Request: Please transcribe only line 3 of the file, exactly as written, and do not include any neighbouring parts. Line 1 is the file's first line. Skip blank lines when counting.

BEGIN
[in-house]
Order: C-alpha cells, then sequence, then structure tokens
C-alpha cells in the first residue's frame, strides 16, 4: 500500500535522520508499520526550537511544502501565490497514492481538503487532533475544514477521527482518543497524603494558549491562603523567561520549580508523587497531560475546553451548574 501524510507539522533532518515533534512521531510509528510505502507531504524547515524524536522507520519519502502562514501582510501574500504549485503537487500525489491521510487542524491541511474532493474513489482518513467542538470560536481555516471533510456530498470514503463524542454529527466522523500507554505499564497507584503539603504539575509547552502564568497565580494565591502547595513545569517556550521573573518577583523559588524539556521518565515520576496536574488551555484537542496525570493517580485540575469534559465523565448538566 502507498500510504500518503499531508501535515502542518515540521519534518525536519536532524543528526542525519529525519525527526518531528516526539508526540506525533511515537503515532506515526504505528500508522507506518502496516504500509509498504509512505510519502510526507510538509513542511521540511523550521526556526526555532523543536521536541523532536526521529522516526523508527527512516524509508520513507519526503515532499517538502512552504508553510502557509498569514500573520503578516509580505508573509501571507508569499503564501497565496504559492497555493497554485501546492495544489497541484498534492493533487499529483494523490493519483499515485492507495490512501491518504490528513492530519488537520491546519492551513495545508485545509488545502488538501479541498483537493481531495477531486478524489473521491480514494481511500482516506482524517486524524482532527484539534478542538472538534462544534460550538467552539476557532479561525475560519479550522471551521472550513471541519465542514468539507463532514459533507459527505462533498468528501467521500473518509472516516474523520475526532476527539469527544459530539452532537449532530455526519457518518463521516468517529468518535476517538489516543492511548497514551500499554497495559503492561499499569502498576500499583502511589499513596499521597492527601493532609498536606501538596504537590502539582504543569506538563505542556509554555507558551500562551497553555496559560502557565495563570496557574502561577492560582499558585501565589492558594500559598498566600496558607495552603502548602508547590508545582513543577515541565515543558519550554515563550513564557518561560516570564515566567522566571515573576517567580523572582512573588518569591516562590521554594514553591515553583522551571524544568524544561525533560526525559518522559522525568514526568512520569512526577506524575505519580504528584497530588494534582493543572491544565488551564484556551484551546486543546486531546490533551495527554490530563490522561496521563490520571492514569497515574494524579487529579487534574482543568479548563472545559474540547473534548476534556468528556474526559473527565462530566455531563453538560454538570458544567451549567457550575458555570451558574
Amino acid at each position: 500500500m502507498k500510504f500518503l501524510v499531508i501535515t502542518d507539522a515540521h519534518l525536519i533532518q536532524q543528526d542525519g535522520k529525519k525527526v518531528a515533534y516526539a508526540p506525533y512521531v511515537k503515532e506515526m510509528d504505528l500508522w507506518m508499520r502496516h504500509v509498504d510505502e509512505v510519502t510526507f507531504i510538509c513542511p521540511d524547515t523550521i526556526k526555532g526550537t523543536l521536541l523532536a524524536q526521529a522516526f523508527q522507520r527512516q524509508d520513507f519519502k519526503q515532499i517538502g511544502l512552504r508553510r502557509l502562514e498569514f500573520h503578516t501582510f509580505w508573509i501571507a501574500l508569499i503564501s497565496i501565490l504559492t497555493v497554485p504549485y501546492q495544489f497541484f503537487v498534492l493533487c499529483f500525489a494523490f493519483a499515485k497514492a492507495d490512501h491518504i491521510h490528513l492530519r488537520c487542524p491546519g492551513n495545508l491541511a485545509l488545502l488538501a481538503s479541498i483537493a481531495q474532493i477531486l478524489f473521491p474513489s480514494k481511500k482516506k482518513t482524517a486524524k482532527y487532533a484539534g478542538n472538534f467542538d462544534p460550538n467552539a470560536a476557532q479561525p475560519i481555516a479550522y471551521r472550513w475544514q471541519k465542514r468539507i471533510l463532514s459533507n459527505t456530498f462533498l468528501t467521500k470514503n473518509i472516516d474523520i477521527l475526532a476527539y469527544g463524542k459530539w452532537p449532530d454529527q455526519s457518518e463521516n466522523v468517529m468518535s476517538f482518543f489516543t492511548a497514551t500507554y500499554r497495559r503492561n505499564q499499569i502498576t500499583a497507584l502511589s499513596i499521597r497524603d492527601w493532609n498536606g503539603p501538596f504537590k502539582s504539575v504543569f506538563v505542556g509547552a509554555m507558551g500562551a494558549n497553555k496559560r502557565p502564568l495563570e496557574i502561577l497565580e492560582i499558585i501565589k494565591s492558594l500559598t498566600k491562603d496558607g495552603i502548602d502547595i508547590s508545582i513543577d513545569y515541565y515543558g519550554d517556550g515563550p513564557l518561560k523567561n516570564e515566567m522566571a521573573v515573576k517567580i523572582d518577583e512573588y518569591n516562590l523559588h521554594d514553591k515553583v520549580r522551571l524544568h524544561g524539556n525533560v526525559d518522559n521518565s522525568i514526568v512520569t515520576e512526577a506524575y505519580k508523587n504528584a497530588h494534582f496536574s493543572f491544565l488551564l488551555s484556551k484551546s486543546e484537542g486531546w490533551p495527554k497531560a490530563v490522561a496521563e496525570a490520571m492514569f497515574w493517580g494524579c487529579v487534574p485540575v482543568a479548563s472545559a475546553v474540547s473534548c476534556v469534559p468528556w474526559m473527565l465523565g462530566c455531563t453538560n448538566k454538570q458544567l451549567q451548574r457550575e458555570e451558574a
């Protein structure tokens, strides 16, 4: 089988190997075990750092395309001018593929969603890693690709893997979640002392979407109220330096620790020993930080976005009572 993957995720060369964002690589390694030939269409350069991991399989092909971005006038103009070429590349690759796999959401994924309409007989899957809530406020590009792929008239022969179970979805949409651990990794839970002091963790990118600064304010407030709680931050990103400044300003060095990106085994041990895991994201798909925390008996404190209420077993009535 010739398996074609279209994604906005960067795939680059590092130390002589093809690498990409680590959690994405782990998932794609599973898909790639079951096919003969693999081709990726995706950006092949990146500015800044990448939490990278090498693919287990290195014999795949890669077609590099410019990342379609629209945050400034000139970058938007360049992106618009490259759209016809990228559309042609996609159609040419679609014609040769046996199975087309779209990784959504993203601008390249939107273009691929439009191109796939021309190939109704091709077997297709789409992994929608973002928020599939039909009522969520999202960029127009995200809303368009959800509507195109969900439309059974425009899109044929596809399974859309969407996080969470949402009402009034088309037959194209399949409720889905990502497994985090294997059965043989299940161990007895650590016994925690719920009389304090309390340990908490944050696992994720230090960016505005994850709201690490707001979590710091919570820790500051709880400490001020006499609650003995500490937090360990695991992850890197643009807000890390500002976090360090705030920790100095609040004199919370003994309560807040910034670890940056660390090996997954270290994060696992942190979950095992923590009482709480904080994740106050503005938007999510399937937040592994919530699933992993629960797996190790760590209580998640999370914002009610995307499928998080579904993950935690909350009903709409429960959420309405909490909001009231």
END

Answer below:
C-alpha cells in the first residue's frame, strides 16, 4: 500500500535522520508499520526550537511544502501565490497514492481538503487532533475544514477521527482518543497524603494558549491562603523567561520549580508523587497531560475546553451548574 501524510507539522533532518515533534512521531510509528510505502507531504524547515524524536522507520519519502502562514501582510501574500504549485503537487500525489491521510487542524491541511474532493474513489482518513467542538470560536481555516471533510456530498470514503463524542454529527466522523500507554505499564497507584503539603504539575509547552502564568497565580494565591502547595513545569517556550521573573518577583523559588524539556521518565515520576496536574488551555484537542496525570493517580485540575469534559465523565448538566 502507498500510504500518503499531508501535515502542518515540521519534518525536519536532524543528526542525519529525519525527526518531528516526539508526540506525533511515537503515532506515526504505528500508522507506518502496516504500509509498504509512505510519502510526507510538509513542511521540511523550521526556526526555532523543536521536541523532536526521529522516526523508527527512516524509508520513507519526503515532499517538502512552504508553510502557509498569514500573520503578516509580505508573509501571507508569499503564501497565496504559492497555493497554485501546492495544489497541484498534492493533487499529483494523490493519483499515485492507495490512501491518504490528513492530519488537520491546519492551513495545508485545509488545502488538501479541498483537493481531495477531486478524489473521491480514494481511500482516506482524517486524524482532527484539534478542538472538534462544534460550538467552539476557532479561525475560519479550522471551521472550513471541519465542514468539507463532514459533507459527505462533498468528501467521500473518509472516516474523520475526532476527539469527544459530539452532537449532530455526519457518518463521516468517529468518535476517538489516543492511548497514551500499554497495559503492561499499569502498576500499583502511589499513596499521597492527601493532609498536606501538596504537590502539582504543569506538563505542556509554555507558551500562551497553555496559560502557565495563570496557574502561577492560582499558585501565589492558594500559598498566600496558607495552603502548602508547590508545582513543577515541565515543558519550554515563550513564557518561560516570564515566567522566571515573576517567580523572582512573588518569591516562590521554594514553591515553583522551571524544568524544561525533560526525559518522559522525568514526568512520569512526577506524575505519580504528584497530588494534582493543572491544565488551564484556551484551546486543546486531546490533551495527554490530563490522561496521563490520571492514569497515574494524579487529579487534574482543568479548563472545559474540547473534548476534556468528556474526559473527565462530566455531563453538560454538570458544567451549567457550575458555570451558574